"The perfect book for our present moment."—The Daily Beast
"O'Connor writes with vivid descriptive detail and acute psychological insight, as well as flashes of searing, wry humor and occasional moments that simply break your heart." —The Boston Globe
"[A] beautiful literary thriller, as political and philosophical as Graham Greene's strongest work." —The Los Angeles Review of Books
"[O'Connor] compels the reader to inhabit his characters' lives. Half World is a stunningly grim and emotionally harrowing read and an astute and evocative portrayal of government paranoia during the Cold War and Vietnam War eras.”—Booklist (starred review)
"An invigorating historical thriller…O'Connor writes with fire." —Kirkus Reviews
"Fascinating…O'Connor is a gifted stylist, and he vividly captures the rabbit hole that swallows agents, their families, and their victims alike." —Library Journal
From its official sanction in 1953 to its shutdown in 1973, the CIA clandestinely conducted methods of mind control on unwitting American and Canadian citizens. This covert and illegal operation, Project MKUltra, eventually made national headlines upon the declassification of thousands of documents in 2001.
Inspired by these events, Scott O’Connor’s Half World is the story of Henry March, a fraying CIA analyst who conducts secret mind-control experiments in San Francisco. With each passing day, Henry’s existence becomes a nightmare, his identity withering as he works over the hapless men lured into his facility.
Struggling between his duty to his country and his responsibility to his wife and children, Henry finally reaches a breaking point, leaving both his project and mind fractured. Amid the wreckage, he becomes the deepest ULTRA mystery.
Two decades later, Dickie Ashby, a young, drug-addled CIA agent, is sent to Los Angeles to infiltrate a group of bank-robbing radicals who claim to have been abused in a government brainwashing operation years earlier. The members of the group know they need to find Henry March and Dickie suddenly finds himself dragged into the stunning legacy of the experiments, tragedy that has destroyed the March family, and which threatens to engulf a war-torn country ready to combust.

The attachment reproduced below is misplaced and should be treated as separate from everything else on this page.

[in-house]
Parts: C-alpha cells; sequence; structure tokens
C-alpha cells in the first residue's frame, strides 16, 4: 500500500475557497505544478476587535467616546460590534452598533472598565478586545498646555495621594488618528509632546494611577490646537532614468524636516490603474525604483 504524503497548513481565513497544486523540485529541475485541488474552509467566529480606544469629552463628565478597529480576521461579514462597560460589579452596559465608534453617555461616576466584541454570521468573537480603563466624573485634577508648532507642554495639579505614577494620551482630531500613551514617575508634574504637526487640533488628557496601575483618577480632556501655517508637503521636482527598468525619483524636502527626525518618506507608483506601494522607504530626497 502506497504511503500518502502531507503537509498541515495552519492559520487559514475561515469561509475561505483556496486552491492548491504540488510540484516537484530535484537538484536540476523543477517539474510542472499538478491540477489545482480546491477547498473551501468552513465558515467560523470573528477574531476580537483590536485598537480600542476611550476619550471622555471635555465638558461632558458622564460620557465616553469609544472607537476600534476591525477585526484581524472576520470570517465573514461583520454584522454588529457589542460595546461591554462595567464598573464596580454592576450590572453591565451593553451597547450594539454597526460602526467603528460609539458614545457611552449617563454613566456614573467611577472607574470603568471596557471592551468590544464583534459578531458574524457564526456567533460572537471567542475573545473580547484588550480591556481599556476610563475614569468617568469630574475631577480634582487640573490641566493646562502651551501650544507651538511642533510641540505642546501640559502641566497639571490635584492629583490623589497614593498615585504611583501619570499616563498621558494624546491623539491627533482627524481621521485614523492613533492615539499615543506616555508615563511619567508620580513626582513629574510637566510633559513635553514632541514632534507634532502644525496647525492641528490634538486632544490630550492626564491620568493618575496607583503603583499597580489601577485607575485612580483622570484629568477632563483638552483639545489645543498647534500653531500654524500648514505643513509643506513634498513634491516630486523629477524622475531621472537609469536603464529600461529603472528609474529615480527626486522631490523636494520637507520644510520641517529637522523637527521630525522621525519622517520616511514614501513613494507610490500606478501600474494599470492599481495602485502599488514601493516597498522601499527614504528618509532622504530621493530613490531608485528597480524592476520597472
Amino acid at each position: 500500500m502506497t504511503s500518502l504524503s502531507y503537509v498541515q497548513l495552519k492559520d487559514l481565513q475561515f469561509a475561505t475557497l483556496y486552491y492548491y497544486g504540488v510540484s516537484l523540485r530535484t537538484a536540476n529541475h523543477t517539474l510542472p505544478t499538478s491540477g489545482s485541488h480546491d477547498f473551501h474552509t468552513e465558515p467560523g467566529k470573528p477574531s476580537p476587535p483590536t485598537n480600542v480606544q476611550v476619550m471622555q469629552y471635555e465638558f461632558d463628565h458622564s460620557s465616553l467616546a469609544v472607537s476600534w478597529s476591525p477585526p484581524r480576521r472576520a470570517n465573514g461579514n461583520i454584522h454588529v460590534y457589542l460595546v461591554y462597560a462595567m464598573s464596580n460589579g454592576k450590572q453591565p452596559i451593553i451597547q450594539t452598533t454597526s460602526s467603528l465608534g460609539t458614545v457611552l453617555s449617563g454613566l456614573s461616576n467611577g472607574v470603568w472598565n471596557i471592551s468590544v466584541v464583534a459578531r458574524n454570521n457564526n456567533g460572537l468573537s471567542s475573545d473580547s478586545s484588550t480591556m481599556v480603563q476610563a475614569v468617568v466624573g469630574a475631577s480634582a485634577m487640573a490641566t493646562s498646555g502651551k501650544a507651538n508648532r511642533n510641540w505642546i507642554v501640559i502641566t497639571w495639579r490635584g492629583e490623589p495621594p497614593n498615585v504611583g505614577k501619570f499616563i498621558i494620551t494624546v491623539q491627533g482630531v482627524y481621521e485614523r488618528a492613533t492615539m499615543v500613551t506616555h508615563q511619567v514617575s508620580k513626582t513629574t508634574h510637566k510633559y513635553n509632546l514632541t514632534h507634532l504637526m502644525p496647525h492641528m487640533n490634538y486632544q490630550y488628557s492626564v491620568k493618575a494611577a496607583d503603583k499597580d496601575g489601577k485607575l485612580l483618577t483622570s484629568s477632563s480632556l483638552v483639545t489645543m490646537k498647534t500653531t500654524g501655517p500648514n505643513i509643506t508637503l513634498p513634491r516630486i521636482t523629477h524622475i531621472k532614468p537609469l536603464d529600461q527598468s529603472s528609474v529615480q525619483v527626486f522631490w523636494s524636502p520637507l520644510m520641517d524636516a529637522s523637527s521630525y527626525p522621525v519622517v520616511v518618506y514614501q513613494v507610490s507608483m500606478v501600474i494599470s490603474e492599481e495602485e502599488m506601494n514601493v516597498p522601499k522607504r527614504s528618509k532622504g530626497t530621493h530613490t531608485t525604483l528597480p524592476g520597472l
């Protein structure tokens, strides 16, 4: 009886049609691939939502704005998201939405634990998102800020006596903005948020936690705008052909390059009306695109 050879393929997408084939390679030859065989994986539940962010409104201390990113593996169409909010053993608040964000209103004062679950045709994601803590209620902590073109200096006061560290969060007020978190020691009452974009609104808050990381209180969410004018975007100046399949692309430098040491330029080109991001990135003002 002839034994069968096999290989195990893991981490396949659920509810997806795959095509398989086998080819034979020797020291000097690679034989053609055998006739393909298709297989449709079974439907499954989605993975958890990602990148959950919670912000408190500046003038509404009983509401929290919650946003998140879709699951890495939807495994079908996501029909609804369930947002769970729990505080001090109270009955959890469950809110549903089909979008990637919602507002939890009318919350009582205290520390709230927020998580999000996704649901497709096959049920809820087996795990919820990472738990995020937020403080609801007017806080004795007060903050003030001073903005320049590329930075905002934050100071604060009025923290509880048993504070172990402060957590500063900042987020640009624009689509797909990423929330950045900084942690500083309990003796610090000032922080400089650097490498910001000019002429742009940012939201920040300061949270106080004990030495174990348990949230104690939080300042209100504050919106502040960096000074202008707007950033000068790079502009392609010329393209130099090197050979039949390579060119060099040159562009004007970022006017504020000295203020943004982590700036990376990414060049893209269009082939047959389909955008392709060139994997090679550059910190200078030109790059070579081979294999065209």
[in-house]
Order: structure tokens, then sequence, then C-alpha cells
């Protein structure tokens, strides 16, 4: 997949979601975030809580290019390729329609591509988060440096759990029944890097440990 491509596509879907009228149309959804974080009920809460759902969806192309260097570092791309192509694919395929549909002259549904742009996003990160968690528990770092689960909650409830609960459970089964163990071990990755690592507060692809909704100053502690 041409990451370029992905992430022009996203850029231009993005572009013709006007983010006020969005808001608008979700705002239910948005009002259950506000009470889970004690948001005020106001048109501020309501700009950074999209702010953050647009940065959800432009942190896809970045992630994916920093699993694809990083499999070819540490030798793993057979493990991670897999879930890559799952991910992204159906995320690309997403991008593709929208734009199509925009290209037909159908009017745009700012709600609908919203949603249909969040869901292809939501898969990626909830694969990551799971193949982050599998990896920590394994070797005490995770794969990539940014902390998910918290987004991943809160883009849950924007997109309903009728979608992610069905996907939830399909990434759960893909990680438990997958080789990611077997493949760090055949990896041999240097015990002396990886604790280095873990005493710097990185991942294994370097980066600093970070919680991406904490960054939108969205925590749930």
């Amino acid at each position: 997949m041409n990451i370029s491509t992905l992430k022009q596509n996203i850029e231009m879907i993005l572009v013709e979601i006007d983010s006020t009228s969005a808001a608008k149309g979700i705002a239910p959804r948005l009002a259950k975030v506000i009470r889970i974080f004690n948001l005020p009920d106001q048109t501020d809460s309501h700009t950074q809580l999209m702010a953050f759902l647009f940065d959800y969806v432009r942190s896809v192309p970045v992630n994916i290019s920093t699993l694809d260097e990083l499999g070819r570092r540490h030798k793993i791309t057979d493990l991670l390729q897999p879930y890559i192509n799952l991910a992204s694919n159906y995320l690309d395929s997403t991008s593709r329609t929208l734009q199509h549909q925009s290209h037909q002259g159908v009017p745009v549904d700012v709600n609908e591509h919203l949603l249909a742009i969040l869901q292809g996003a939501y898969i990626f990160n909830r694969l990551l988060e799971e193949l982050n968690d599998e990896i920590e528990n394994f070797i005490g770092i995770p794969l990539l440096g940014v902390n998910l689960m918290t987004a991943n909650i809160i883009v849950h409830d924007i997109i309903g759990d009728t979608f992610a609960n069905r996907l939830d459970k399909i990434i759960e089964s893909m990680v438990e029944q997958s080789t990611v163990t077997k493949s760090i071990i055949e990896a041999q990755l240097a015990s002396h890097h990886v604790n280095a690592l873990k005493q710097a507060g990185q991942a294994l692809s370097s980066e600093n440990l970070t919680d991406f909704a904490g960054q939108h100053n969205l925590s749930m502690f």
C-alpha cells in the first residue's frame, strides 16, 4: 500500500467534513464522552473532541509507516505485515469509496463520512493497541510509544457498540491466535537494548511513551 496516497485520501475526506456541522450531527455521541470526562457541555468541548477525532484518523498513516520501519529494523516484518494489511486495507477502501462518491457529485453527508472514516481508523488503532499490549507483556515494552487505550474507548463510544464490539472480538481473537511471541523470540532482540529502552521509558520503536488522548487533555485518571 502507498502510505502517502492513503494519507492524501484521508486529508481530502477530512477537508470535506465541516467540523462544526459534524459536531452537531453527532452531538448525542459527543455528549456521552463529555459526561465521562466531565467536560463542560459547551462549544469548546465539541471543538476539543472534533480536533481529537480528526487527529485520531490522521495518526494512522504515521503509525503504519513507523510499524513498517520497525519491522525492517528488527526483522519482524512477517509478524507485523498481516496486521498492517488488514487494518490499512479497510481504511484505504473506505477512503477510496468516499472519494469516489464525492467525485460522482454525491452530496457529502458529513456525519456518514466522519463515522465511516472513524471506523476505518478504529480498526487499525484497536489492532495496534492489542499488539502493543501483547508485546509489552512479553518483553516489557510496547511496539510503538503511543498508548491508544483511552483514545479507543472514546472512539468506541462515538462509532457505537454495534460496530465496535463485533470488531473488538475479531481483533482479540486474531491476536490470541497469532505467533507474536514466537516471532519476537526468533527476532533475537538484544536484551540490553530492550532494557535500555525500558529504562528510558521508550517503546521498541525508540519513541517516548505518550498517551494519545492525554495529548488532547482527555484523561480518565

Visit the Half World Tumblr: Who is Henry March?
"O'Connor speaks softly and somehow manages to make something beautiful of unspeakable matters...in a voice so insistently stirring, you want to lean in close to catch every word"–The New York Times Book Review
"Astonishing...Introducing an amazing new talent to the world of fiction."–Library Journal (Starred Review)
It is the autumn of 1999. A year has passed since Lucy Darby’s sudden and unexpected death, leaving her husband David and son Whitley to mend the gaping hole in their lives. David, a trauma-site cleanup technician, spends his nights expunging the violent remains of strangers, helping their families to move on, though he is unable to do the same. Whitley – an 11 year-old social pariah known simply as The Kid – hasn’t spoken since his mother’s death. Instead, he communicates through a growing collection of notebooks, living in a safer world of his own silent imagining.
As the impending arrival of Y2K casts a shadow of uncertainty around them, their own precarious reality begins to implode. Questions pertaining to the events of Lucy’s death begin to haunt David, while The Kid, who still believes his mother is alive, enlists the help of his small group of misfit friends to bring her back. As David continues to lose his grip on reality and The Kid’s sense of urgency grows, they begin to uncover truths that will force them to confront their deepest fears about each other and the wounded family they are trying desperately to save.
"O'Connor is one to watch." -- Susan Salter Reynolds, The Los Angeles Times Book Review
"Funny and harrowing...A vigilant search for belonging." -- Natalie Nichols, Los Angeles CityBeat
"Mesmerizes...O'Connor knows how to spin a tale." -- Judy Moffett, Small Spiral Notebook
Midway through his summer vacation, eight year-old Huddie Blaylock realizes the reason for his recent, nagging paranoia: his normal, if slightly dysfunctional family has been replaced by imposters. Possessing the inflexible determination of the young and/or mentally ill, he embarks on a decade-long, cross-country search for the truth that will carry him through second-rate amusement parks, nightmarish nursing homes, 24-hour adult novelty shops and the wilds of Midwestern suburbia.